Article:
When 100% return is not good enough4 min read . Updated: 23 Mar 2010, 10:02 PM IST
When 100% return is not good enough
When 100% return is not good enough
The advertised funds have indeed doubled your money over a year. And so have at least 100 other funds. No magic, it’s just that the market indices, the Sensex and the Nifty, have doubled over the last year as the Indian economy rebounds after reacting to the global slowdown. A fund would have had to do some really stupid things to give returns less than 100%—as around half the funds have actually done. You’d have been better off buying a passive fund than investing in these managed funds.
Also See Monika Halan’s earlier columns
A quick recap: A managed fund is one that actively takes market calls on stocks in an effort to outperform the index. A passive fund simply buys all the stocks in an index it chases in the same proportion as held by the index. Both index funds and exchange-traded funds (ETFs) are passive funds. So, unless the index fund manager is really challenged, as four are—they managed to underperform the index by around one percentage point—it works for investors with little time or inclination to actively manage their fund portfolio. Those looking for at least 5-10 percentage points return more than the index use managed funds with a view to earning higher return. It is to compensate the fund house for the extra work in active fund management, which means research teams and an ear to the ground.
Passive funds spend less and hence charge less. Good passive funds in India cost 50 basis points (a basis point is one-hundredth of a percentage point) in annual fees as against 1.75-2.5% in active funds. Though this difference looks small when written in percentage points, for the same return, it translates into a large difference to your portfolio. If both active and passive funds were to give a 15% annual return over 10 years and you were investing Rs5 lakh each year, the cost difference in the two (assuming 50 basis points in an ETF and 2% in an active fund) would get you Rs7 lakh less in the active fund due to higher costs, while the ETF returns just over Rs99 lakh. Which is why active funds must over-perform the benchmark index to compensate for the higher cost.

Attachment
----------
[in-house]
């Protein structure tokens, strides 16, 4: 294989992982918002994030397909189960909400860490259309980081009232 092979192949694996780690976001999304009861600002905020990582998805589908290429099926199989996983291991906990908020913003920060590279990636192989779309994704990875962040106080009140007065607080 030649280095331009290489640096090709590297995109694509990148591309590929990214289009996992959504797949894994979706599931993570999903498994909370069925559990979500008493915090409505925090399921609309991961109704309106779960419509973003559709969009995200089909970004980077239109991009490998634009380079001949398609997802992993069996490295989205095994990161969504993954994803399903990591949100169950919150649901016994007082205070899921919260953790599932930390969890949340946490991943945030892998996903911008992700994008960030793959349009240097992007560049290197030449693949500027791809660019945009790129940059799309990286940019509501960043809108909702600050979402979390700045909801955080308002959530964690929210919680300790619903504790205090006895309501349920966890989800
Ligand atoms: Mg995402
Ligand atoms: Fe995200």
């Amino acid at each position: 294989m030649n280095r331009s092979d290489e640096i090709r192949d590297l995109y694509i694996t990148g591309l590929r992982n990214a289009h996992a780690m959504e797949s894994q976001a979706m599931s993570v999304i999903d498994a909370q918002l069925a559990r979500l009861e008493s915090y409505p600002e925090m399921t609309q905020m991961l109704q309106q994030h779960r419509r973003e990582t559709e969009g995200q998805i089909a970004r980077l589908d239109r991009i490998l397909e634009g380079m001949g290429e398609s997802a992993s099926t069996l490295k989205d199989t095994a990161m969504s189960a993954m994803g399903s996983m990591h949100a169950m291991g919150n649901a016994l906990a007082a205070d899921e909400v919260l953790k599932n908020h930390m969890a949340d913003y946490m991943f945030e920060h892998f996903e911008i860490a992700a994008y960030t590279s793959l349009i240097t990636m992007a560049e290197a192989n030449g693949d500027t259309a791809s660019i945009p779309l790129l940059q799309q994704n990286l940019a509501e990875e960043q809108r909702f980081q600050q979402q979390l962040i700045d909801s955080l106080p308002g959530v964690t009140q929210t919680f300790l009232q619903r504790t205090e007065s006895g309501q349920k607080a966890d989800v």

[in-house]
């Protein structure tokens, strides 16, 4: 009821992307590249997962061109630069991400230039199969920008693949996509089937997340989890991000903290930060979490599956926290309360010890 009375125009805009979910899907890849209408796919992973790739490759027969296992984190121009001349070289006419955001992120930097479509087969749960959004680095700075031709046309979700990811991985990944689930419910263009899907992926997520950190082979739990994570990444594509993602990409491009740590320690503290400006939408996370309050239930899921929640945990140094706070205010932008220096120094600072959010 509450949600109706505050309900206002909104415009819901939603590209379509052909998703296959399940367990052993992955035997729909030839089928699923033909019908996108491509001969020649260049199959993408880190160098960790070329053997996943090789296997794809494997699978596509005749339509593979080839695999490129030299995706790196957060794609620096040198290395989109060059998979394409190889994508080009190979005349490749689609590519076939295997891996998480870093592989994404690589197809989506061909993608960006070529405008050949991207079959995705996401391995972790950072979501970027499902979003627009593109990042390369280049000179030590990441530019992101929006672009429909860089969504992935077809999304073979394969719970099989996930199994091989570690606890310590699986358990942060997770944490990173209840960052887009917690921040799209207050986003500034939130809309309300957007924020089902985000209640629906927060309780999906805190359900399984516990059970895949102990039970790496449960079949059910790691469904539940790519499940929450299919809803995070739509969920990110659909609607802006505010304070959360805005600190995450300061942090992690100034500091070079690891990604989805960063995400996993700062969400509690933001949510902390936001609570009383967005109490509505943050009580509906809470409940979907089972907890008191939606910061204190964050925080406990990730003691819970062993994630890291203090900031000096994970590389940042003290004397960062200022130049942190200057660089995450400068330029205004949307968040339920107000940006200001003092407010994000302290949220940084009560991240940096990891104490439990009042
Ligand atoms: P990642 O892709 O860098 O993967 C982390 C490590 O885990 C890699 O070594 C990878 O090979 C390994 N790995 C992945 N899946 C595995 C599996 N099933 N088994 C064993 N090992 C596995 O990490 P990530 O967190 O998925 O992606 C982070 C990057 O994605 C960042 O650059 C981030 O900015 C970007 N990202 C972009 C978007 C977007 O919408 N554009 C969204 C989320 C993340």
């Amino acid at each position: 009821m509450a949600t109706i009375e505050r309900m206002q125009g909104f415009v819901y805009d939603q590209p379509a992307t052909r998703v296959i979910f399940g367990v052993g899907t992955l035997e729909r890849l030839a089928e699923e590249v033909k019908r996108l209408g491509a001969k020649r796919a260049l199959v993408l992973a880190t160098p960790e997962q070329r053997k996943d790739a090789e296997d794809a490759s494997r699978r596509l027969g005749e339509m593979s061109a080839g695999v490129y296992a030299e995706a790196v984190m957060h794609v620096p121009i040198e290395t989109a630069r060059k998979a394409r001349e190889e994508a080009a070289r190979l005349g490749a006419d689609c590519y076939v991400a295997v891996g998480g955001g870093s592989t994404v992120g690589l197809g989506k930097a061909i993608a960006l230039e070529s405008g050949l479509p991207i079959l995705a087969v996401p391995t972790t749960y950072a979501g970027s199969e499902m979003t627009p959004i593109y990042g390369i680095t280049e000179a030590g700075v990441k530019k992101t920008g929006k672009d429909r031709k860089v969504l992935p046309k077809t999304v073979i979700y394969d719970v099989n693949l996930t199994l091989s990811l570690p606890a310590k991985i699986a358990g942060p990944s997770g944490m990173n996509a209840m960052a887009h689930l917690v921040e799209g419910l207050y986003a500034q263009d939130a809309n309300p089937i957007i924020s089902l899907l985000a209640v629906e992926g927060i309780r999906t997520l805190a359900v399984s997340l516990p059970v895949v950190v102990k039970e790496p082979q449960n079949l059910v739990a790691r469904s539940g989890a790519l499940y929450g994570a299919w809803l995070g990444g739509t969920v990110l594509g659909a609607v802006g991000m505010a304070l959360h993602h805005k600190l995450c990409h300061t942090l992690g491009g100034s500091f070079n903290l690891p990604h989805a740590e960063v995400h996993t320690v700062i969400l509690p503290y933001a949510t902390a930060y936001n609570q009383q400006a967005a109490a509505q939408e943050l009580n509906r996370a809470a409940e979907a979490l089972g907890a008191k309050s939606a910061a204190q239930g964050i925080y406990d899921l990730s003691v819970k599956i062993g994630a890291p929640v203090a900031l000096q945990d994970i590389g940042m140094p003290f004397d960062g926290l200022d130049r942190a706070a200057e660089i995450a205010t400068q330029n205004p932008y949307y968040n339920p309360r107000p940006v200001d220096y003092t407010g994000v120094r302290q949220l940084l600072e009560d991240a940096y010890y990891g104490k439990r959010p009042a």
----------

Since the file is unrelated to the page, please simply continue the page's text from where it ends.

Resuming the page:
While most mature markets are moving to a pure ETF or index investing style, there is still some steam left in managed funds in India. Using a mix of an ETF plus managed funds approach is one that I use for my investments.
So while the 100% return is a good attention hook for you to look at funds in general, there are two other numbers you are looking for. One, what does the fund return over a three-, five- and 10-year period. We may not find too many schemes (though there are over 40 equity schemes that have at least 10 years of performance to show) out of the around 1,000 equity schemes in India with a 10-year history, but there are enough with a five-year pedigree. Look at the return over each time period.
The next number you are looking for is the benchmark return. Over each time period, compare what the index the fund is benchmarked against, does. If the fund has managed to keep its head over the index by at least 4-5 percentage points, it makes the cut to be shortlisted for investment. Of course, just past performance is not any guarantee that the fund will do well, but look at it more as a report card of a child seeking admission into a new school. While the past grades are no guarantee of what the child will do in the future, it is a track record of what the child has done in the past.
Retail investors like us typically come into the market at the peak of the bull run and exit at the bottom of the market. I remember urging investors through my columns and a weekly TV show to go on investing all through the second half of 2008 when markets were collapsing, to continue with their systematic investment plans in mutual funds. Nobody can catch the bottom of the market, but the crash and rebound has shown a tiny group of investors that the boring old rule actually works. A small network of friends and family are using financial planners to invest and they have a single comment today: Mutual funds work, we just have to find the right fund and go on investing.
The right fund would have given at least 100% return over the last year, as the ads say. They will also have the same track record over the past years, low expense ratios and a steady fund management team. If this looks like too much work and yet, you want the growth kicker of managed funds, use Mint’s curated portfolio of Morningstar rated 50 schemes to choose from. You can see it at livemint.com/mint50
Monika Halan works in the area of financial literacy and financial intermediation policy. She is consulting editor with Mint and can be reached at firstname.lastname@example.org.